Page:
Ibeji statuettes, incarnation of the missing child in African Yoruba art.
Large, almond-shaped eyes, deep scarification marks on the face, and braids sprouting from a high crest, generally illustrate the aesthetic traditions of African Yoruba art. Solidly set on a flat support, this male effigy, represented naked, has a shiny brown patina with
brown patina with pink ochre highlights.
In the language of the Yoruba people, ibeji means twin: ibi for born and eji for two. They represent the figure of a deceased twin.
These African statuettes named ibeji are then treated as the missing child would have been. It is the mother who must care for them; she may wash and feed them regularly. If she dies, the remaining twin takes over.
Considered as much more than a physical representation of a loved one, the ibedji influences the life of the family, which is why the latter continues to address prayers to him and to dedicate cults and libations to him.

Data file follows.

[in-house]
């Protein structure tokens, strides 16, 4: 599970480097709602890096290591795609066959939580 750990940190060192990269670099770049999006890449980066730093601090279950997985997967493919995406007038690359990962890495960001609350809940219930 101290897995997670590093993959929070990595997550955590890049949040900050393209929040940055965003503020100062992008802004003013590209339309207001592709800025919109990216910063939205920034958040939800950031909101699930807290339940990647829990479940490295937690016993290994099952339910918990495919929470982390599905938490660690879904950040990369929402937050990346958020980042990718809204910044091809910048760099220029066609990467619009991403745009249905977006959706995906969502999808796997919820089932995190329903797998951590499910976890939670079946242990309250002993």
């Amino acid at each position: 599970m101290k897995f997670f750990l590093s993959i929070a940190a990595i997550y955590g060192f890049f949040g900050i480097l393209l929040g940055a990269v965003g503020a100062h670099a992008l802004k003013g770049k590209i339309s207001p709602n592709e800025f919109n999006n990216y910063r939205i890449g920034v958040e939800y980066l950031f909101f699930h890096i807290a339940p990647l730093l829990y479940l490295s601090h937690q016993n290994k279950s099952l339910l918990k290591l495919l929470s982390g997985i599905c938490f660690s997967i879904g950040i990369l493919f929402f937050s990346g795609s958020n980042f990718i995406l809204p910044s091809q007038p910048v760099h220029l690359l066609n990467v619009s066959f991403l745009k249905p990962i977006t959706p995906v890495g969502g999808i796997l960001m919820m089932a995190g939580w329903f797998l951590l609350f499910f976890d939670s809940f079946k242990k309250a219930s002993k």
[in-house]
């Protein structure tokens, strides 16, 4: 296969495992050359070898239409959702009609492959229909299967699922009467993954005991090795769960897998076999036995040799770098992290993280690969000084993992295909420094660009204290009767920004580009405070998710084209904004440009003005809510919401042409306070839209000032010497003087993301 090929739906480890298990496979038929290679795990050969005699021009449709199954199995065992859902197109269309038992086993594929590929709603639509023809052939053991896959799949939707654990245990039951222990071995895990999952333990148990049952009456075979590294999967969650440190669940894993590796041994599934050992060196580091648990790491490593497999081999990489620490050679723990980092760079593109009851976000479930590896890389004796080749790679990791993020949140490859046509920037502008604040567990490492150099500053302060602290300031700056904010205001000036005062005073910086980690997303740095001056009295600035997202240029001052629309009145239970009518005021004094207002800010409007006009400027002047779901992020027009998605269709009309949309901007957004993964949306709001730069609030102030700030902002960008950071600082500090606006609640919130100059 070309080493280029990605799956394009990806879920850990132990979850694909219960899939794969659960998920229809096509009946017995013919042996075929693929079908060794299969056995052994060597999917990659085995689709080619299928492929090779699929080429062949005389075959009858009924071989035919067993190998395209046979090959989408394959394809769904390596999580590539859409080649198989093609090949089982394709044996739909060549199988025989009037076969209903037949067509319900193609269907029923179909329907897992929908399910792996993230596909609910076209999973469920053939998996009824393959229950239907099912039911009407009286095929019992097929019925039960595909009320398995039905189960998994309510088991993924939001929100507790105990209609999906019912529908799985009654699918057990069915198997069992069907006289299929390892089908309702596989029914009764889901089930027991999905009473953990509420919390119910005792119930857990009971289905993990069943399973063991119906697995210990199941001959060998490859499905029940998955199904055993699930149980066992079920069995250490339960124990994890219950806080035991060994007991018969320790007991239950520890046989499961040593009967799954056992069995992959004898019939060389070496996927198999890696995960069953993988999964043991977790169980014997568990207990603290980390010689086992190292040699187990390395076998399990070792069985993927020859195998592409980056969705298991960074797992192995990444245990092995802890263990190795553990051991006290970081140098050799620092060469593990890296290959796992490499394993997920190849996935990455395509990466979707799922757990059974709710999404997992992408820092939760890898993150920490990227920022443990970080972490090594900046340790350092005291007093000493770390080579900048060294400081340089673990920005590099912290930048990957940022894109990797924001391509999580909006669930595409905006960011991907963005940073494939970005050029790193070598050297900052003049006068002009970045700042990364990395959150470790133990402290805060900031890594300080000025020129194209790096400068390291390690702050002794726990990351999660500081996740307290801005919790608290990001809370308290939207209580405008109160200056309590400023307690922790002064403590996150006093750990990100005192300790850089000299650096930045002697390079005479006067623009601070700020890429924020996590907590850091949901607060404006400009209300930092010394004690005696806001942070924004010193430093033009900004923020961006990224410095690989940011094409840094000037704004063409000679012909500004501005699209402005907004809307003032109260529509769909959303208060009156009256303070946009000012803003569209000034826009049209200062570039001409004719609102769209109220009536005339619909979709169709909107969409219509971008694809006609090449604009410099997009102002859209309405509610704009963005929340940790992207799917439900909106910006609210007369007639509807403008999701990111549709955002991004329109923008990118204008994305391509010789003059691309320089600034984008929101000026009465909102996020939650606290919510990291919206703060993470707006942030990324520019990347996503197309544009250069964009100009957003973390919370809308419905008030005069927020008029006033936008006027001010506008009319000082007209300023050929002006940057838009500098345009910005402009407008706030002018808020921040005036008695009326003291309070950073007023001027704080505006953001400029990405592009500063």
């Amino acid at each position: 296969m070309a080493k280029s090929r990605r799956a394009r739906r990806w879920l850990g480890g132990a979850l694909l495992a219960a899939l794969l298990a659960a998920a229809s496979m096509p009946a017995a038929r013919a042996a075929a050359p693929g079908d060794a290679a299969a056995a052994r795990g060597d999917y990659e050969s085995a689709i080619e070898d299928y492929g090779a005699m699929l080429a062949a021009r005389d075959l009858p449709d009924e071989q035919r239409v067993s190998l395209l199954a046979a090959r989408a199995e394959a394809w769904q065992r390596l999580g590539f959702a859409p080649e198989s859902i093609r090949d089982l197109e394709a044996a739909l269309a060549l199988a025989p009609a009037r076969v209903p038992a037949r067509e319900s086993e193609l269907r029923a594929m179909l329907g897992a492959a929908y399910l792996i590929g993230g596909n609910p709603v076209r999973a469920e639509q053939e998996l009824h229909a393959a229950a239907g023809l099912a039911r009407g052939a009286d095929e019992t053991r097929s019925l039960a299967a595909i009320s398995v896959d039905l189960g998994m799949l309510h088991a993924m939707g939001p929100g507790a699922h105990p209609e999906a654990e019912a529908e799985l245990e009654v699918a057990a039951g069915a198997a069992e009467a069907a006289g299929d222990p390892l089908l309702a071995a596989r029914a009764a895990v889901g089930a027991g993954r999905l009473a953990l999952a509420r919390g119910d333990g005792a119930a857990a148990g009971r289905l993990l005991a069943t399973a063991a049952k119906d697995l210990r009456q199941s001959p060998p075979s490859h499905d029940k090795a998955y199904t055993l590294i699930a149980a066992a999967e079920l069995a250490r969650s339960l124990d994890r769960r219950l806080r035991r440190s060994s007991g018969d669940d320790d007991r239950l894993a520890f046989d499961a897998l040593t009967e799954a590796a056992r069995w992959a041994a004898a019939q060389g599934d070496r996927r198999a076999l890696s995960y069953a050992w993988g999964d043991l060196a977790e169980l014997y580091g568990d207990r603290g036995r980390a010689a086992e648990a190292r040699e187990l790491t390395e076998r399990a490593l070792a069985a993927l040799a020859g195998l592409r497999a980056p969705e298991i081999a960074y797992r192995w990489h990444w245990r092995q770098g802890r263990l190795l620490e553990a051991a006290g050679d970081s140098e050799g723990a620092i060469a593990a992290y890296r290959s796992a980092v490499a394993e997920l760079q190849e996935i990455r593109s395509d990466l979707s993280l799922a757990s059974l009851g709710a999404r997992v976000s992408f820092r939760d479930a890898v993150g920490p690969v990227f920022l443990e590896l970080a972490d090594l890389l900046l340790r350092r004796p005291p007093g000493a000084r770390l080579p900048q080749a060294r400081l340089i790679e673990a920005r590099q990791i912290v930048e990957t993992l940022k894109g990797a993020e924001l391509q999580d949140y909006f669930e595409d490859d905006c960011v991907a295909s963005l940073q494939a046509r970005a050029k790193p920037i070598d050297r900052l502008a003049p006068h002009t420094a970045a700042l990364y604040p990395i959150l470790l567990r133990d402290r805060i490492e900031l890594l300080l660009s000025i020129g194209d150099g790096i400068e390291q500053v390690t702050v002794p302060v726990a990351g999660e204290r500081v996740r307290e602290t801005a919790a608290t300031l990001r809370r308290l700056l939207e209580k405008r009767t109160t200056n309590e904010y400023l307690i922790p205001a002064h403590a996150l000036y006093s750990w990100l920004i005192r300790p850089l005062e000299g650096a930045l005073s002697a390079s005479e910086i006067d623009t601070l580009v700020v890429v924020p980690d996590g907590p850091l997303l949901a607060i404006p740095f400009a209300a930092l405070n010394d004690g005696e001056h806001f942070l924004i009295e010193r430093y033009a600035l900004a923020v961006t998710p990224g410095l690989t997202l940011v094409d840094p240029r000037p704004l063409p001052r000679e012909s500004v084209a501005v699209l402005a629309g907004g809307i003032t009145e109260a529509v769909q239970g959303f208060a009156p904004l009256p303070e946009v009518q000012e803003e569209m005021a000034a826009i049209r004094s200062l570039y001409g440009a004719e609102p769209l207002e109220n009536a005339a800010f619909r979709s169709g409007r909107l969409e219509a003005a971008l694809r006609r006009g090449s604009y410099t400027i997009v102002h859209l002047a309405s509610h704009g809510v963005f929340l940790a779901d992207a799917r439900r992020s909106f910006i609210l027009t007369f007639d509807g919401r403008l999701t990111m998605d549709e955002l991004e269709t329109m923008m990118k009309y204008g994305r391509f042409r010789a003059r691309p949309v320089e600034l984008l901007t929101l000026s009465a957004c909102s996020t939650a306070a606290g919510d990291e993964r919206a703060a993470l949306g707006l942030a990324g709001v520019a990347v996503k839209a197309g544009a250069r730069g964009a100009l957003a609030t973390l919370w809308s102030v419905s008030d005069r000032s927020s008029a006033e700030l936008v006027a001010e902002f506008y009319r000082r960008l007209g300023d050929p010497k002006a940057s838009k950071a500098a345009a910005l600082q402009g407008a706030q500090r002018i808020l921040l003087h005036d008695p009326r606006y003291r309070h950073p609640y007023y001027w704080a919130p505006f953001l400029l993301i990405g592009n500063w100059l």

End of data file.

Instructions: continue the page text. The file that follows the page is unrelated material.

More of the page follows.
These pieces are among the most famous art objects of the Yoruba ethnic group. Indeed, the occurrence of twins in this ethnic group is stronger than anywhere else in Black Africa. This particularity has naturally influenced and integrated their statuary.
There are in fact dozens of different stylistic trends for these famous pieces. A careful comparative study was made by Fausto Polo and Jean David in the book Catalogue of the Ibeji
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